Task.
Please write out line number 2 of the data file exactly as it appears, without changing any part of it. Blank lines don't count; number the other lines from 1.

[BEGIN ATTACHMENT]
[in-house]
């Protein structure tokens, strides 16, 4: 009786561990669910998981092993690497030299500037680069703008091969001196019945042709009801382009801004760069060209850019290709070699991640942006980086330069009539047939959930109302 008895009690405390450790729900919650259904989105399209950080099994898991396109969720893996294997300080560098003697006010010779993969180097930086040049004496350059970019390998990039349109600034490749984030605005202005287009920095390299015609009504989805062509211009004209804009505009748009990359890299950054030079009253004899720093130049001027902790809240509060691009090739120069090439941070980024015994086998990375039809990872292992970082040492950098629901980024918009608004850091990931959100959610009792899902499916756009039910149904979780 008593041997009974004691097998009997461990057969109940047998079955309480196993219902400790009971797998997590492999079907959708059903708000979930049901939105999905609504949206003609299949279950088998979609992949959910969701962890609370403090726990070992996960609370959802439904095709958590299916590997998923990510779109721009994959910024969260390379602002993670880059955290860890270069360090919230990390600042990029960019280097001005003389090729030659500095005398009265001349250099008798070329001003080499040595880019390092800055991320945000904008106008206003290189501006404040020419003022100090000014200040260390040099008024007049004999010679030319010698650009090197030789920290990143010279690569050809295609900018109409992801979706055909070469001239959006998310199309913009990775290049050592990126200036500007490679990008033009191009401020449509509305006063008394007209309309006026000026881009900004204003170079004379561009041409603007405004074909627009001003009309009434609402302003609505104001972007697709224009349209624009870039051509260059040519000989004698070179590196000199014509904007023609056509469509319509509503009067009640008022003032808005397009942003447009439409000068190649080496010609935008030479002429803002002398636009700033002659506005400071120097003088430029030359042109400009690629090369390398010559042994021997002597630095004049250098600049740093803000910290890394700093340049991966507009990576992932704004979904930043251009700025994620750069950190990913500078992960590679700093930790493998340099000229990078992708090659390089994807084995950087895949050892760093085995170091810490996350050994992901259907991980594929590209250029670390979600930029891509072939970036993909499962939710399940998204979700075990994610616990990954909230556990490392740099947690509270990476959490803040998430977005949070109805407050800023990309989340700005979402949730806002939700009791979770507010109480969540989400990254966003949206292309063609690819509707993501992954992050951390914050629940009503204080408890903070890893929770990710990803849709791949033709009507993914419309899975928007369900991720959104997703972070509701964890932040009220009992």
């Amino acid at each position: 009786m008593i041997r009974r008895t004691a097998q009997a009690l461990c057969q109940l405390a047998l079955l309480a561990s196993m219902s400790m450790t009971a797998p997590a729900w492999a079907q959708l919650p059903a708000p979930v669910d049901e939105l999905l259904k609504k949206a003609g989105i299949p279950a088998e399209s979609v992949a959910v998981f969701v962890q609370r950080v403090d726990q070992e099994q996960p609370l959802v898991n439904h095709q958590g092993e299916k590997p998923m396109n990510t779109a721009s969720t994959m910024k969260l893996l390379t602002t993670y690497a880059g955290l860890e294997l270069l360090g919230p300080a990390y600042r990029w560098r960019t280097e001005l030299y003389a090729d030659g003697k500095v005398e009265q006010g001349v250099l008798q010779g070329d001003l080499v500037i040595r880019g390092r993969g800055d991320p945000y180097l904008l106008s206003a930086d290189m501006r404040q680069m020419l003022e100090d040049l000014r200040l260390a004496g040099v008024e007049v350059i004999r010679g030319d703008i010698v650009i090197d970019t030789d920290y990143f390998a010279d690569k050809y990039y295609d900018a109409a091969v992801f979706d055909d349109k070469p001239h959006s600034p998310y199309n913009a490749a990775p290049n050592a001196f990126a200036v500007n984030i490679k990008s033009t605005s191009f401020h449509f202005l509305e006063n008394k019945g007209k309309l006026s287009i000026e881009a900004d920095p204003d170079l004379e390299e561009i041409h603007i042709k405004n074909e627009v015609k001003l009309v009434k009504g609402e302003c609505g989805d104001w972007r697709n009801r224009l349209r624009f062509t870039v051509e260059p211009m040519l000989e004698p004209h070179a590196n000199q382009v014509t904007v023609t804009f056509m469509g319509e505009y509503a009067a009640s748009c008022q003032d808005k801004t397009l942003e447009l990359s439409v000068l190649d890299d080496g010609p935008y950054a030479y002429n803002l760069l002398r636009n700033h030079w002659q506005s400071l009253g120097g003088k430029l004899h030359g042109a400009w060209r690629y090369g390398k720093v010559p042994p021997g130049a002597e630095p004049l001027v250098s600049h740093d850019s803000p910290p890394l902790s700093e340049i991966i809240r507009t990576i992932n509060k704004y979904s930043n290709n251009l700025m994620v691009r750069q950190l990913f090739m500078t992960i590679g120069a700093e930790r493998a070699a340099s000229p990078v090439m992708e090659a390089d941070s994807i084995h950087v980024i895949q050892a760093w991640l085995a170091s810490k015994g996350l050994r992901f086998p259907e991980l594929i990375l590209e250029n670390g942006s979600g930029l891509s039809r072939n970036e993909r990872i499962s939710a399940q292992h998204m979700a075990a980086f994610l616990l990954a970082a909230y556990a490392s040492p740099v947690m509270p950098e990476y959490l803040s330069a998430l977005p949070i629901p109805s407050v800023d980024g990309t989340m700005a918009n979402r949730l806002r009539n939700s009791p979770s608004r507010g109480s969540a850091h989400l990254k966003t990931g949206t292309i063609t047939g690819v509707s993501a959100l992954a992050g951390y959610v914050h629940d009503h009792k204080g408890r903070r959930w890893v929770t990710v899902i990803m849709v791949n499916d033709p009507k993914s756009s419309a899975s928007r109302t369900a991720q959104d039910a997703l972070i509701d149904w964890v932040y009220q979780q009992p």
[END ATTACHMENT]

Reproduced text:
């Protein structure tokens, strides 16, 4: 009786561990669910998981092993690497030299500037680069703008091969001196019945042709009801382009801004760069060209850019290709070699991640942006980086330069009539047939959930109302 008895009690405390450790729900919650259904989105399209950080099994898991396109969720893996294997300080560098003697006010010779993969180097930086040049004496350059970019390998990039349109600034490749984030605005202005287009920095390299015609009504989805062509211009004209804009505009748009990359890299950054030079009253004899720093130049001027902790809240509060691009090739120069090439941070980024015994086998990375039809990872292992970082040492950098629901980024918009608004850091990931959100959610009792899902499916756009039910149904979780 008593041997009974004691097998009997461990057969109940047998079955309480196993219902400790009971797998997590492999079907959708059903708000979930049901939105999905609504949206003609299949279950088998979609992949959910969701962890609370403090726990070992996960609370959802439904095709958590299916590997998923990510779109721009994959910024969260390379602002993670880059955290860890270069360090919230990390600042990029960019280097001005003389090729030659500095005398009265001349250099008798070329001003080499040595880019390092800055991320945000904008106008206003290189501006404040020419003022100090000014200040260390040099008024007049004999010679030319010698650009090197030789920290990143010279690569050809295609900018109409992801979706055909070469001239959006998310199309913009990775290049050592990126200036500007490679990008033009191009401020449509509305006063008394007209309309006026000026881009900004204003170079004379561009041409603007405004074909627009001003009309009434609402302003609505104001972007697709224009349209624009870039051509260059040519000989004698070179590196000199014509904007023609056509469509319509509503009067009640008022003032808005397009942003447009439409000068190649080496010609935008030479002429803002002398636009700033002659506005400071120097003088430029030359042109400009690629090369390398010559042994021997002597630095004049250098600049740093803000910290890394700093340049991966507009990576992932704004979904930043251009700025994620750069950190990913500078992960590679700093930790493998340099000229990078992708090659390089994807084995950087895949050892760093085995170091810490996350050994992901259907991980594929590209250029670390979600930029891509072939970036993909499962939710399940998204979700075990994610616990990954909230556990490392740099947690509270990476959490803040998430977005949070109805407050800023990309989340700005979402949730806002939700009791979770507010109480969540989400990254966003949206292309063609690819509707993501992954992050951390914050629940009503204080408890903070890893929770990710990803849709791949033709009507993914419309899975928007369900991720959104997703972070509701964890932040009220009992």